The strains Lactobacillus rhamnosus GG and Bifidobacterium lactis Bb 12, are used to ferment crushed flax to produce a gelatinous, yoghurt-like result.
Products such as spoonable and drinkable yoghurts would contain 100m colony forming units (CFUs) of the two well-researched immunity-boosting, probiotic bacteria strains and be able to market themselves on omega-3 ALA (alpha-linolenic acid) and fibre content inherent in flax (or linseed).
The process will be launched at the Vitafoods trade show in Geneva next week, and in advance of the show managing director, Ville Kauppinen, Elixi Oil Oy, told NutraIngredients.com patent applications had been lodged in “more than 30 countries”.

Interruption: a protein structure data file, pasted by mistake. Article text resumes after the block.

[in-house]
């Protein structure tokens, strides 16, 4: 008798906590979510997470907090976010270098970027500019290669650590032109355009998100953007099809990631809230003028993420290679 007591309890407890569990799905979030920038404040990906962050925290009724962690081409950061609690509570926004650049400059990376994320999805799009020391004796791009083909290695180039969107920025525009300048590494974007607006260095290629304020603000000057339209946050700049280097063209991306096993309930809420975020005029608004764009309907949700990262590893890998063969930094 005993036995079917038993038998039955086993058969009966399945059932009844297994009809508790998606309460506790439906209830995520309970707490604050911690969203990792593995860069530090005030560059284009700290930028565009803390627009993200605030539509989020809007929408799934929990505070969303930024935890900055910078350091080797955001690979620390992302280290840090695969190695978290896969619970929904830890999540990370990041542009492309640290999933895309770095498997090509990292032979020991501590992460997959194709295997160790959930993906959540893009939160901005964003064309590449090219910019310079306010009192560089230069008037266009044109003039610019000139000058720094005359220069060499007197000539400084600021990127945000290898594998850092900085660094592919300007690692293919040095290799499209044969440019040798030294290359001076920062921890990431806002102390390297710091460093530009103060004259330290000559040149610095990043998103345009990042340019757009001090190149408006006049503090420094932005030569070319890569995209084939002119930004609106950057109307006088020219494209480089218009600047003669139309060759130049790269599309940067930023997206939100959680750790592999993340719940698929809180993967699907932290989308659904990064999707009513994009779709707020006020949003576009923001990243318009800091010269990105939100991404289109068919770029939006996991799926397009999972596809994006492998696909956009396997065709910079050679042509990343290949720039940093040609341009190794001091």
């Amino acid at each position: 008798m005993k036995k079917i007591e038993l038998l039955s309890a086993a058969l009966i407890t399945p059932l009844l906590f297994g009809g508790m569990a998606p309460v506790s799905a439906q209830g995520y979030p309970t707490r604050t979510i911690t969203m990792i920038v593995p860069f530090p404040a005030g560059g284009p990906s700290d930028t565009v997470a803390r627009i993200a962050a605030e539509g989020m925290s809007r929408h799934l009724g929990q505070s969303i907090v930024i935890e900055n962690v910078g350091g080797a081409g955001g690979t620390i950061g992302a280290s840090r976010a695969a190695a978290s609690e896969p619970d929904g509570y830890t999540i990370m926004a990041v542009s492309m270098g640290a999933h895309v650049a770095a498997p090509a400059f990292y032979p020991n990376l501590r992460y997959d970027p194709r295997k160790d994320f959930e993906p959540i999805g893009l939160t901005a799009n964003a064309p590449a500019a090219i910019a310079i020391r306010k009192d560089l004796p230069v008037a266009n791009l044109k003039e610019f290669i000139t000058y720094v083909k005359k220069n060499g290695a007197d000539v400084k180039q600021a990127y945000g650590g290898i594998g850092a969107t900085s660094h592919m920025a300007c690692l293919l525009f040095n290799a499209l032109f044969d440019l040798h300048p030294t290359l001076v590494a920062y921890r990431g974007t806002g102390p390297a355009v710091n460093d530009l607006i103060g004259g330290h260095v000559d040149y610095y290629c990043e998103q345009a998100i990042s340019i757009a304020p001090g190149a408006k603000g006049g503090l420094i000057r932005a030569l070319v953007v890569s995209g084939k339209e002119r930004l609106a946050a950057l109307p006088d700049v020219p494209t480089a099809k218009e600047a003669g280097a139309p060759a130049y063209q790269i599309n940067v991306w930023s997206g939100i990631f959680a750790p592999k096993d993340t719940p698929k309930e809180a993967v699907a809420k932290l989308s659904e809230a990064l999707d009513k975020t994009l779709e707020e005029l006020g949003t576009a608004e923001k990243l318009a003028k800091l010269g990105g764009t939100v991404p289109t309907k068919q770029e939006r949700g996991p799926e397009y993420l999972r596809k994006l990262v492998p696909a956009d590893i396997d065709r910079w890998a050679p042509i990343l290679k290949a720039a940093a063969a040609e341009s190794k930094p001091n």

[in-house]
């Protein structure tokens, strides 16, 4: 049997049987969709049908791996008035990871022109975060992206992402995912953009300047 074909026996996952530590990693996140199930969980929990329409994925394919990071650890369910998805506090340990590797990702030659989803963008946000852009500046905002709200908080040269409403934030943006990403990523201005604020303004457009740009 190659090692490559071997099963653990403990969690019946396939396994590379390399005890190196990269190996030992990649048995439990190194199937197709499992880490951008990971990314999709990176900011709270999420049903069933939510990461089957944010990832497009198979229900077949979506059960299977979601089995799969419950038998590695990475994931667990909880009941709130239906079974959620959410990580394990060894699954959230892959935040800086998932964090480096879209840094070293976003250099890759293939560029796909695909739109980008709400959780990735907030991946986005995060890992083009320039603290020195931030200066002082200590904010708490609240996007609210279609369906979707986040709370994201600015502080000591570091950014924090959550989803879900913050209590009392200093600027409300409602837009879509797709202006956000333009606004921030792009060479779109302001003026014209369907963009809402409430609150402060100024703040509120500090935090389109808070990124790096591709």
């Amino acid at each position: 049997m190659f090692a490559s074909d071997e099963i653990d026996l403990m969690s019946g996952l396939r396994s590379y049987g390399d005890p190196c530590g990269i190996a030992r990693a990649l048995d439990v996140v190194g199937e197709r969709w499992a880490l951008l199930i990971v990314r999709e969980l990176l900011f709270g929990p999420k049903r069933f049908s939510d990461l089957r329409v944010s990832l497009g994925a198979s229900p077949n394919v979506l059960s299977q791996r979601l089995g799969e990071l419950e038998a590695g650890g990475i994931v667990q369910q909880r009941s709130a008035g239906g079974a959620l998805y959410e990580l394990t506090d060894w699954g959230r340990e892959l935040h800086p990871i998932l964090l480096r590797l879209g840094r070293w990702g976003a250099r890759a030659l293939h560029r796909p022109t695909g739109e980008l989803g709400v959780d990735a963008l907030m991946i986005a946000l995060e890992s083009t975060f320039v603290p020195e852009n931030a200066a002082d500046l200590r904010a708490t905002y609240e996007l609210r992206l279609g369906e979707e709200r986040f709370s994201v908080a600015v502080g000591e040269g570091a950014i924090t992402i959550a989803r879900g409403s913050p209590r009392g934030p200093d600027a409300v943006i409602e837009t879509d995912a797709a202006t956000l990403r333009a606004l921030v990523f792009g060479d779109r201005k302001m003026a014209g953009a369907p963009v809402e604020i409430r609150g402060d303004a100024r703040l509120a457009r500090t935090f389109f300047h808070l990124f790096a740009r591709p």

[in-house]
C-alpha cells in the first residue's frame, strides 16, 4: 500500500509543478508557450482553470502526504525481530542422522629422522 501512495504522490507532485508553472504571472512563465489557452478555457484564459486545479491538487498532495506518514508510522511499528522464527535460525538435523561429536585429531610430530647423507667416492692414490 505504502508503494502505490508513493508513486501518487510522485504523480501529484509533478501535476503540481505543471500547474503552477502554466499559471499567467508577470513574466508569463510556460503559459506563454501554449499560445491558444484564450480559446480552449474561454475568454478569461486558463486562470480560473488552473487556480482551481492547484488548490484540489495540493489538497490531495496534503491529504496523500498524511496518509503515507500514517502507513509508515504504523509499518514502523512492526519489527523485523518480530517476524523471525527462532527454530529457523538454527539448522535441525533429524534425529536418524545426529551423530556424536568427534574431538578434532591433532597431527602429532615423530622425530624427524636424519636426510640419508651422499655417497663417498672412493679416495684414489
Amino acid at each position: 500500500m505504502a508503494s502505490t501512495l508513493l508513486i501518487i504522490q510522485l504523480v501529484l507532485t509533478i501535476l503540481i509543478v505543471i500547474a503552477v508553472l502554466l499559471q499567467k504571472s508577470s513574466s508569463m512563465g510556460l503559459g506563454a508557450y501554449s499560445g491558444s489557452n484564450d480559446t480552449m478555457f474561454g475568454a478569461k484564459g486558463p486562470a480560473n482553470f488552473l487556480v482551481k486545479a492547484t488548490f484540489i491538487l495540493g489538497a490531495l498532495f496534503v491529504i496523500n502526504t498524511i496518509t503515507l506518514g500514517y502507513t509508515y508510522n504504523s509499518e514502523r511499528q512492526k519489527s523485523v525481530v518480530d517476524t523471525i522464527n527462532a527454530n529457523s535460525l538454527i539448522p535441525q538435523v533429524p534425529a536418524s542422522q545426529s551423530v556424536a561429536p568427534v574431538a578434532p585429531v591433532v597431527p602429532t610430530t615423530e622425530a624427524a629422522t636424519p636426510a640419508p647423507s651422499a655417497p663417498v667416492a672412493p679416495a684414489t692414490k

”We have spent three years working on this process and are now at the stage where we can license the process to food manuafcturers that want to produce these kind of products,” he said.
He said negotiations had begun with Swedish and Finnish dairies, with further meetings scheduled for Vitafoods.
”We don’t want to name who these companies at the moment but we are confident a milk-free yoghurt product using our process will be on the market by year’s end,” he said.
He said the process meant chilled products could have a shelf-life of more than three weeks.
”We have tested prototypes that have demonstrated this and also tested this at full-scale production.”
Products could claim to be not only milk-free, but gluten-free and cholesterol-free and would bear premium pricing as was the case for “most technological, healthy products.”